Walgreens, which has been trying to reward people for healthier behaviors for years, is looking to take it to the next level, adding more evidence that wearables boost wellness outcomes.
Earlier this year, it announced participation in the U.S. Precision Medicine Initiative with the National Institutes of Health and The Scripps Research Institute,
translating data from 8 million customers’ app and online behavior, looking to link wearable use and better health.
Greg Orr, VP of digital health at Walgreens Boots Alliance, tells Marketing Daily what’s in it for Walgreens and why new tech is the key to its success.
Q. Let’s start with the origins of the Balance Rewards program. You started with step counters, right?
A. It goes back to Walking with Walgreens, which was a 2011 cause-marketing effort based in communities around the country. And it did so well, we thought, “Why not link it to rewards?” At the time, Fitbit was a small company and while not many people had one, we would allow them to plug into the program. That started us down this path of giving out small but frequent rewards, and this is important—you get a reward for every mile, every time you step on a scale. It’s not like you have to walk 50 miles to get something.
Q. What’s the significance of the new research?
A. We teamed with Scripps Translational Science Institute, looking at the way connected devices and apps can drive better long-term engagement in healthy activities, eliminating the need for manual tracking. It tracked data from more than 450,000 Walgreens Balance Rewards for healthy choices members in 2014, when most were still tracking manually, and the study results were recently published in the Journal of Medical Internet Research.
People tracking data like exercise, weight, sleep, blood pressure, blood glucose data, and tobacco use with devices remained engaged four times longer than manual trackers. And previous research has shown that people participating in the program lose more weight. About 17% of participants lost more than 10 pounds. But what I found most interesting is that people who walked more than a mile a day had better adherence to medication. So this is more than a loyalty program. It’s affecting people’s overall health.
Q. So what's in it for Walgreens?
A. Well, clearly it’s a loyalty play. But it’s more. Typically, it’s harder to get people with more health issues—a chronic condition like diabetes, for example-- involved. And we’re doing that, so that’s very exciting.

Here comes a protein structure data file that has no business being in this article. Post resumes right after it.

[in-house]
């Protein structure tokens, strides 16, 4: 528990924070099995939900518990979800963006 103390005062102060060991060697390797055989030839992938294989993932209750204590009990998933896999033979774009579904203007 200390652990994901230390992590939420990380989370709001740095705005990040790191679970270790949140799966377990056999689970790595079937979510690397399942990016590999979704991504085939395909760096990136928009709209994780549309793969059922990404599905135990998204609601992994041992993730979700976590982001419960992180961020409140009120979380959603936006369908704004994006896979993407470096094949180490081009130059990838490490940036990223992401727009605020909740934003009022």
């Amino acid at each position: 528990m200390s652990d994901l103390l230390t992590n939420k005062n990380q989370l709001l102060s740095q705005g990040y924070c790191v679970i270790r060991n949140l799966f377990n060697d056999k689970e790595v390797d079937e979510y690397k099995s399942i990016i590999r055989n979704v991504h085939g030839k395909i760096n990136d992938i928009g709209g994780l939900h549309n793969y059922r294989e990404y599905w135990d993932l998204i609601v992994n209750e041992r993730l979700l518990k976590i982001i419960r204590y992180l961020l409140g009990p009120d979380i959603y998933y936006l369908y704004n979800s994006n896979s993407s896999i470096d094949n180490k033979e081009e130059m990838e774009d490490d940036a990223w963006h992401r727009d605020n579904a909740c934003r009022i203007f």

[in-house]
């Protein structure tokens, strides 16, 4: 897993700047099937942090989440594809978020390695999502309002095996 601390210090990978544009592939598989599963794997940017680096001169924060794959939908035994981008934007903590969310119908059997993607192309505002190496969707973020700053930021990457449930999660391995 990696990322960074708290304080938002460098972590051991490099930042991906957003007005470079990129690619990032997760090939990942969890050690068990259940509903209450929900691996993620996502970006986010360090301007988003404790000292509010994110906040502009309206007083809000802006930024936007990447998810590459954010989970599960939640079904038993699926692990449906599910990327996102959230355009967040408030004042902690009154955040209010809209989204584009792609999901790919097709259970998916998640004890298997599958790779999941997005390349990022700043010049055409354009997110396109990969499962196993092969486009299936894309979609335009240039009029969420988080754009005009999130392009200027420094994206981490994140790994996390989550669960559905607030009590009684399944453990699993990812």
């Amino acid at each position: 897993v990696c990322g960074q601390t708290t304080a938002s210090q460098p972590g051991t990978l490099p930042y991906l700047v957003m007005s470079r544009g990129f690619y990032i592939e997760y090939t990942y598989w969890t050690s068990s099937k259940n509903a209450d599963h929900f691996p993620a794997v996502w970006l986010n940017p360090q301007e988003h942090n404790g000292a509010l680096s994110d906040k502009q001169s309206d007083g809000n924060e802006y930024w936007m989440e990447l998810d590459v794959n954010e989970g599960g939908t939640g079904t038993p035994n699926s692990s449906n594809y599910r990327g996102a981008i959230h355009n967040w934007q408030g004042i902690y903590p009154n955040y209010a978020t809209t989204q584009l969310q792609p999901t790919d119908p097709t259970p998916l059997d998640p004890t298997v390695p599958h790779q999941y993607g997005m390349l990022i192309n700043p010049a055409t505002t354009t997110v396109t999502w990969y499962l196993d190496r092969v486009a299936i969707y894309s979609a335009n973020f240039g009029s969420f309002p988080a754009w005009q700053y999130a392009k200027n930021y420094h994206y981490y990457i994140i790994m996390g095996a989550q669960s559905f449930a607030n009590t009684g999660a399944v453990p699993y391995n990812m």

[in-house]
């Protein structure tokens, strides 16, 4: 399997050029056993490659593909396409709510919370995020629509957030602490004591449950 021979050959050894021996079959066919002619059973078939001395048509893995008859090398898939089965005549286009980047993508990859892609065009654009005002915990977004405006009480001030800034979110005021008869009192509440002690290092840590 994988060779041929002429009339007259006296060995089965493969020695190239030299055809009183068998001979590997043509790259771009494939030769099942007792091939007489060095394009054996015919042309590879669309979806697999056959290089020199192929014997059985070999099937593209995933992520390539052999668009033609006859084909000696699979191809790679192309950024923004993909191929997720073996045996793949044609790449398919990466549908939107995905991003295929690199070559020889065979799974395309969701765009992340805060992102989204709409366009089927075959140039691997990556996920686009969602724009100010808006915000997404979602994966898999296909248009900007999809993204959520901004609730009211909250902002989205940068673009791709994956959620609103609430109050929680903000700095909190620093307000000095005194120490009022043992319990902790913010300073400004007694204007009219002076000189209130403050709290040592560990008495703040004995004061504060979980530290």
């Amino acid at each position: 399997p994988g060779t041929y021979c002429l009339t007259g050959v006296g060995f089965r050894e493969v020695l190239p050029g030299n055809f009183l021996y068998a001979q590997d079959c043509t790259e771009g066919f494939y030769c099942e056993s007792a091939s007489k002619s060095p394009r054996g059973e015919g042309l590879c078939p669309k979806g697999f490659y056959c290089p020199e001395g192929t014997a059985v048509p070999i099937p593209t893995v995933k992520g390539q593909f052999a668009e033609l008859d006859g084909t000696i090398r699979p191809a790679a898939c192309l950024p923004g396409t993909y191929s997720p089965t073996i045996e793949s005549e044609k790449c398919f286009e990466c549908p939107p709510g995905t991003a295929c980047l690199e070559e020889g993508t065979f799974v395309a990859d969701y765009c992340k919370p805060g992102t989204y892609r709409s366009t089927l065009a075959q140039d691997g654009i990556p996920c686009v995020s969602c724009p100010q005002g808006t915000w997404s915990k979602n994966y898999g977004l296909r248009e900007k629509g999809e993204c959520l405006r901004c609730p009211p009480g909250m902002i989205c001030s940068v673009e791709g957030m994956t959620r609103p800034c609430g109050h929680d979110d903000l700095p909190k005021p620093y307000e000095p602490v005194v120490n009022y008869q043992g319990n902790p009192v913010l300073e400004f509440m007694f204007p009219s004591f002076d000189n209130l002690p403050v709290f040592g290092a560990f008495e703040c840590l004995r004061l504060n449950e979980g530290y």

Q. Wearables are so new, and so evolving, that it’s been difficult to research their impact, with lots of accuracy issues. And a study published in the Journal of the American Medical Association a few months ago reports they’re ineffective for weight loss. What do you make of the dueling data?
A. Yes, there is conflicting evidence. A lot of research related to this puts too much of a burden on the participant. The top line of the study we just did was that the more data is collected automatically or passively, the better. The more health tracking switches from something difficult to something easy, the better it will be.
Q. But people do get bored with tracking. What’s the next step to keep people engaged?
A. A few years back, we partnered with WebMD to add what we call Go Beyond Tracking, to move the needle on behavior change and improve health. So people can opt for our basic program, which is very easy to use. Or they can go beyond to more in-depth challenges, like nutrition and stress management. They can choose their own adventure and get text reminders. The best part is that using chat, they can communicate with a pharmacist who can see that data. So the pharmacist can say, “Well, it looks like you’re walking a lot on weekends but not weekdays, and that can affect your glucose.”
To us, that is the next level – moving from loyalty play to health play.
Q. What’s next?
A. So our program works with many devices but more and more, tracking will become passive and ubiquitous, and devices more affordable. I compare it to cars. Most people don’t know how many sensors are in their car until they get a lane-change warning, and the same thing is happening in digital health, whether it’s the ability to detect more kinds of activity or eventually, assessing how much we’re eating and how nutritious it is. That’s where things are headed, and that’s going to be the core of precision medicine.